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Despite the fact technology has touched every enterprise we come across of our life and has tried to change the traditional ways of doing businesses. But still, there are issues unique to imaging that keep me up at night as the CIO of the world’s largest radiology practice, I do have a few “broader” areas of concern:
Finding the Right Talent
Getting the right people on the team to accomplish our aggressive development goals has been-and continues to be a challenge. I’m not alone. According to a recent study in Network World, 78 percent of respondents anticipate hiring more technology resources in the first six months of 2016 compared to the second half of 2015. More importantly, nearly half complain that the time to fill positions continues to lengthen.
"A technology solution in search of a raison d’être is a recipe for disaster"
The challenge for all CIOs is not only the sheer number of IT resources required to hire, but also ensuring the right cultural fit for the organization. Hiring is a long and expensive process-so ensuring the new recruit stays, thrives and progresses in the organization is the key. While in most departments, managers can hire for cultural fit and train for job responsibilities, IT must find both within the same candidate. We need fit and competence in very specific areas. That’s a challenge.
Our ability to tap current IT team members for new candidates has helped to address this challenge. Likewise investing in our culture by making vRad an attractive opportunity for IT individuals considering a change has also proven to be successful. While culture can go from positive to negative very quickly, creating a positive culture takes time; but, when done right, culture can create momentum to attract and retain world-class team members.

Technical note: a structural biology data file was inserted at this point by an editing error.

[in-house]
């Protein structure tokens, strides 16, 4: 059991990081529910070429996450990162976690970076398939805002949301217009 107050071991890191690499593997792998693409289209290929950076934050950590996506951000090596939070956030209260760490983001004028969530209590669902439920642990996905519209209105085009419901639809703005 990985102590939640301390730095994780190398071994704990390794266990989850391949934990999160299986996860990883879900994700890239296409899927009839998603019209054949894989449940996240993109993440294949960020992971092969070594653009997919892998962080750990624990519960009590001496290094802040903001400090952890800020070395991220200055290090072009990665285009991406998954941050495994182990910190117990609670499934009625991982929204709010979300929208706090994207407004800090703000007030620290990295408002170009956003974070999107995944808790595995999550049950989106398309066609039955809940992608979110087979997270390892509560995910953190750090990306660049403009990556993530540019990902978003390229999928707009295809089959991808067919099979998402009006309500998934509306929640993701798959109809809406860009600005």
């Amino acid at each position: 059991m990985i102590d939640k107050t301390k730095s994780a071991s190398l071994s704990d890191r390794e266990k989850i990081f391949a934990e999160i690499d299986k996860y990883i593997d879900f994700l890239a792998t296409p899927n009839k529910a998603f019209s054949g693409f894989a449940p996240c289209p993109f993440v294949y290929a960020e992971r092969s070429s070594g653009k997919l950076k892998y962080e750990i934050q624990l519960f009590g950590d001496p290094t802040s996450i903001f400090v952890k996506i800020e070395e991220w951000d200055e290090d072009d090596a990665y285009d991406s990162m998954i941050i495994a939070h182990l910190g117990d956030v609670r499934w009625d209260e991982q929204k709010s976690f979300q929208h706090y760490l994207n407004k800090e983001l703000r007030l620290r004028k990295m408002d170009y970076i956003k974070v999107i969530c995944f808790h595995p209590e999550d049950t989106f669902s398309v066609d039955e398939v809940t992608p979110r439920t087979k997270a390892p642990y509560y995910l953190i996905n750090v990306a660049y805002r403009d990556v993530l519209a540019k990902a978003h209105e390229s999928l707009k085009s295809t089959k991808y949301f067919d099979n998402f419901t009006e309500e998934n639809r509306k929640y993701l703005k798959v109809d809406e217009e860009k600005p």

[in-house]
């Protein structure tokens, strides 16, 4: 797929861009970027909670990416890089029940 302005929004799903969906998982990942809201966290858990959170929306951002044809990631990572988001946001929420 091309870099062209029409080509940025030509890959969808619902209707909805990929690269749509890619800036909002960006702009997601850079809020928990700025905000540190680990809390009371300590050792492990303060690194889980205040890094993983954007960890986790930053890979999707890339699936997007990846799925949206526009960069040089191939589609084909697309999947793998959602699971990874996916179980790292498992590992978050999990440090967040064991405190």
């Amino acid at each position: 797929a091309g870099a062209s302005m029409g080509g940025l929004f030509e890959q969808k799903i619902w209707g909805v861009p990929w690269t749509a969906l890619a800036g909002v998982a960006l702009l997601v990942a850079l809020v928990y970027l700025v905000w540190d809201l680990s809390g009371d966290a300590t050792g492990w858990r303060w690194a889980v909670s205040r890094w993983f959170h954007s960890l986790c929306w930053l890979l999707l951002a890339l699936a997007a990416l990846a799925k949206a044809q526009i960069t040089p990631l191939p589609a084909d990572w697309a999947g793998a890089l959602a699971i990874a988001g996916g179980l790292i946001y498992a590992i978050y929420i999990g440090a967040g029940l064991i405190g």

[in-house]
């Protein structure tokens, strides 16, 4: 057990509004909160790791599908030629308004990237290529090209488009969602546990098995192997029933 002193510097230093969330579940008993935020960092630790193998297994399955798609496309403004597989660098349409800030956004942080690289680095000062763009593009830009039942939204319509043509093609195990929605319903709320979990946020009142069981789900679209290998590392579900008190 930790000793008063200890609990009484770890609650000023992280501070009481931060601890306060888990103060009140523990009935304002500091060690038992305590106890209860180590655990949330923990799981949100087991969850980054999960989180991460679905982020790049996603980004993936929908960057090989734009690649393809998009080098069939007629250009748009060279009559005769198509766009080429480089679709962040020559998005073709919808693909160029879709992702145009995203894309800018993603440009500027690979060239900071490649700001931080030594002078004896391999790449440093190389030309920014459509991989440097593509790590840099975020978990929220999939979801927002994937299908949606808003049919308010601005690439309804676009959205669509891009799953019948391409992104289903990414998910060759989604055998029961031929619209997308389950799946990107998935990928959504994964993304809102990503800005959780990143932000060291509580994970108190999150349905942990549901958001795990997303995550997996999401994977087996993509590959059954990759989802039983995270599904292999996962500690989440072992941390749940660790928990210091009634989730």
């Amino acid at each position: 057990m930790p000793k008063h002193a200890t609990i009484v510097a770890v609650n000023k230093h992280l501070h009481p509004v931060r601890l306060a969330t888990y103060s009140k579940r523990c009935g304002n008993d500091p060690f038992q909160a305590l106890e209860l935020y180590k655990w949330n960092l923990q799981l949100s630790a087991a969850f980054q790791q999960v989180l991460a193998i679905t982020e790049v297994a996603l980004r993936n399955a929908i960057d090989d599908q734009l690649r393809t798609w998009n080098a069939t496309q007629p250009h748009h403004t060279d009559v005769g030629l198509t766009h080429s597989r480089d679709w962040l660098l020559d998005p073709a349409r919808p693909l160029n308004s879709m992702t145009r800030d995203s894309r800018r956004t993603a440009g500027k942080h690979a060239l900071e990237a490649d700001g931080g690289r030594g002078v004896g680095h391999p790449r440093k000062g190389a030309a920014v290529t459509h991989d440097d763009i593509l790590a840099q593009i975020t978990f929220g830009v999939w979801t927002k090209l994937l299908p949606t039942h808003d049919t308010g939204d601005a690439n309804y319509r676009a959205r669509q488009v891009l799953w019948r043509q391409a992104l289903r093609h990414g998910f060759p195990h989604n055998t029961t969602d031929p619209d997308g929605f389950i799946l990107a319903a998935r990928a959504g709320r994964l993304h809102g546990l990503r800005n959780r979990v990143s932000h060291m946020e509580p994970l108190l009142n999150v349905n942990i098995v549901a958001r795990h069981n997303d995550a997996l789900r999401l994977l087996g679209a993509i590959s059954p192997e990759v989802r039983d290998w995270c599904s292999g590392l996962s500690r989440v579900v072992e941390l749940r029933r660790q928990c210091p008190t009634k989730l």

Keeping the Right Talent
Given the competition for good and competent IT resources, we must continually invest in our team to ensure we are providing the right incentives for long term retention. While money is important, job content is also a critical tool. Ensuring that we are presenting our best team members with new challenges and innovative technologies like Deep Learning improves engagement and job satisfaction. We need to challenge ourselves continually to customize incentives to those individuals we need to invest in for our long term success. We also need to challenge ourselves to focus on the top performing team members. Our philosophy is that 80% of our IT management “employee time” should be spent nurturing the new recruits and the star players; 20% at most should be spent on coaching low performers. While this is a goal, the low performers typically divert much more of our limited time. That’s time away from those who are going to help vs. hinder the organization. Knowing who to invest in is just as important as knowing who to coach out of the organization.